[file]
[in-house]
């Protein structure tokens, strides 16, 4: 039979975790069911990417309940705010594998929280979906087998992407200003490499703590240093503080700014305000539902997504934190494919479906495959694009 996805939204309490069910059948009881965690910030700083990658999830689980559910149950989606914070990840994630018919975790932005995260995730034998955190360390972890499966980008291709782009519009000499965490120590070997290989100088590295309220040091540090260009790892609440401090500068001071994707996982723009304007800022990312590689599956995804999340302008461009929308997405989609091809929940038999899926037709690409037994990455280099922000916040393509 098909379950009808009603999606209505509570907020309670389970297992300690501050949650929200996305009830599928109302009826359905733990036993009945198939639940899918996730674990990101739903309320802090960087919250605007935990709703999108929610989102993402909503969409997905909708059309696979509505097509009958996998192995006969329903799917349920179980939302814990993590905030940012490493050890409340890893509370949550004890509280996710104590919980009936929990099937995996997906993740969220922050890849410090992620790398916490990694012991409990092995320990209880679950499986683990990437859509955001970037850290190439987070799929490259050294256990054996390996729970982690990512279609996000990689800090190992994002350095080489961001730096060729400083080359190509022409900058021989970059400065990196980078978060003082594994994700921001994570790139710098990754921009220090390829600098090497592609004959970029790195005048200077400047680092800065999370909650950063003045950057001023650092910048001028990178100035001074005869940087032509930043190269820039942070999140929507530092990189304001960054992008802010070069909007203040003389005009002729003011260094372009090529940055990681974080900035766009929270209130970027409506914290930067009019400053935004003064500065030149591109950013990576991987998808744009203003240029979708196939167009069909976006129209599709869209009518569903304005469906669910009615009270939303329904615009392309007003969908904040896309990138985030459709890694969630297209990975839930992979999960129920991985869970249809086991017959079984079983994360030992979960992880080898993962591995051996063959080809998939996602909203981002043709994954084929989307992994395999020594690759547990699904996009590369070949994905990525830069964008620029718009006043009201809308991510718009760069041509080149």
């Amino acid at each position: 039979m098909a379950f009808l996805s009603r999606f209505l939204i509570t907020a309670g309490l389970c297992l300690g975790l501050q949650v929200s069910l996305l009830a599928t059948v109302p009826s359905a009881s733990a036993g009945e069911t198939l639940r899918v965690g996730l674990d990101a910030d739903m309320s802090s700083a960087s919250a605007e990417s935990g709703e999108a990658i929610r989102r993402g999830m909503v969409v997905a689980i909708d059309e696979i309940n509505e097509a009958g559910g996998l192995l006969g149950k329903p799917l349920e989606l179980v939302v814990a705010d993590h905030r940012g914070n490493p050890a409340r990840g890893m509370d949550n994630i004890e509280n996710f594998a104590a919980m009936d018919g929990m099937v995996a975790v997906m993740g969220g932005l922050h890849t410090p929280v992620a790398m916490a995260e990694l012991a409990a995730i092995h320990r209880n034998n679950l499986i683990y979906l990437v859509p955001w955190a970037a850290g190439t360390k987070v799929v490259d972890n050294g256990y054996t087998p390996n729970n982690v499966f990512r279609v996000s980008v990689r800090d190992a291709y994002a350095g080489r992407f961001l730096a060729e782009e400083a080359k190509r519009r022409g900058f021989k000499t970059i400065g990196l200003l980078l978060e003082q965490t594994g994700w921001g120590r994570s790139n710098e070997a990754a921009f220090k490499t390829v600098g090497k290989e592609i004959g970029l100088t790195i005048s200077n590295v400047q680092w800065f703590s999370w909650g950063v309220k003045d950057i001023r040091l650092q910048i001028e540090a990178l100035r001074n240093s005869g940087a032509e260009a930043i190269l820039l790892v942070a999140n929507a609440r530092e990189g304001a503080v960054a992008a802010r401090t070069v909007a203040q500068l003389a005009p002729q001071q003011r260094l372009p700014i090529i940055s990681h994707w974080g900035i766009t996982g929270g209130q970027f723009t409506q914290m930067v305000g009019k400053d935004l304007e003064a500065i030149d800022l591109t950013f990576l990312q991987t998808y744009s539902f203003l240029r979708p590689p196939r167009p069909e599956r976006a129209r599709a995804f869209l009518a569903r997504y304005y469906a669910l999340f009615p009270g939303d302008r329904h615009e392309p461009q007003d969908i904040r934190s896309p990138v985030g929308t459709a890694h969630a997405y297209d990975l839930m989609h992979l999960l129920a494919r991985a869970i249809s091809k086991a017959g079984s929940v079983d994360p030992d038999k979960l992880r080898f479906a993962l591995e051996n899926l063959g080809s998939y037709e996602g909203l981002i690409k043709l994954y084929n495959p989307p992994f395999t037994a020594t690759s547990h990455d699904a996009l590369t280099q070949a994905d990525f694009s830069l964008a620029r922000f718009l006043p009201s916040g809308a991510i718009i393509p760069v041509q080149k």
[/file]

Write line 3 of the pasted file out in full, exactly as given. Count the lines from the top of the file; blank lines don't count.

């Amino acid at each position: 039979m098909a379950f009808l996805s009603r999606f209505l939204i509570t907020a309670g309490l389970c297992l300690g975790l501050q949650v929200s069910l996305l009830a599928t059948v109302p009826s359905a009881s733990a036993g009945e069911t198939l639940r899918v965690g996730l674990d990101a910030d739903m309320s802090s700083a960087s919250a605007e990417s935990g709703e999108a990658i929610r989102r993402g999830m909503v969409v997905a689980i909708d059309e696979i309940n509505e097509a009958g559910g996998l192995l006969g149950k329903p799917l349920e989606l179980v939302v814990a705010d993590h905030r940012g914070n490493p050890a409340r990840g890893m509370d949550n994630i004890e509280n996710f594998a104590a919980m009936d018919g929990m099937v995996a975790v997906m993740g969220g932005l922050h890849t410090p929280v992620a790398m916490a995260e990694l012991a409990a995730i092995h320990r209880n034998n679950l499986i683990y979906l990437v859509p955001w955190a970037a850290g190439t360390k987070v799929v490259d972890n050294g256990y054996t087998p390996n729970n982690v499966f990512r279609v996000s980008v990689r800090d190992a291709y994002a350095g080489r992407f961001l730096a060729e782009e400083a080359k190509r519009r022409g900058f021989k000499t970059i400065g990196l200003l980078l978060e003082q965490t594994g994700w921001g120590r994570s790139n710098e070997a990754a921009f220090k490499t390829v600098g090497k290989e592609i004959g970029l100088t790195i005048s200077n590295v400047q680092w800065f703590s999370w909650g950063v309220k003045d950057i001023r040091l650092q910048i001028e540090a990178l100035r001074n240093s005869g940087a032509e260009a930043i190269l820039l790892v942070a999140n929507a609440r530092e990189g304001a503080v960054a992008a802010r401090t070069v909007a203040q500068l003389a005009p002729q001071q003011r260094l372009p700014i090529i940055s990681h994707w974080g900035i766009t996982g929270g209130q970027f723009t409506q914290m930067v305000g009019k400053d935004l304007e003064a500065i030149d800022l591109t950013f990576l990312q991987t998808y744009s539902f203003l240029r979708p590689p196939r167009p069909e599956r976006a129209r599709a995804f869209l009518a569903r997504y304005y469906a669910l999340f009615p009270g939303d302008r329904h615009e392309p461009q007003d969908i904040r934190s896309p990138v985030g929308t459709a890694h969630a997405y297209d990975l839930m989609h992979l999960l129920a494919r991985a869970i249809s091809k086991a017959g079984s929940v079983d994360p030992d038999k979960l992880r080898f479906a993962l591995e051996n899926l063959g080809s998939y037709e996602g909203l981002i690409k043709l994954y084929n495959p989307p992994f395999t037994a020594t690759s547990h990455d699904a996009l590369t280099q070949a994905d990525f694009s830069l964008a620029r922000f718009l006043p009201s916040g809308a991510i718009i393509p760069v041509q080149k």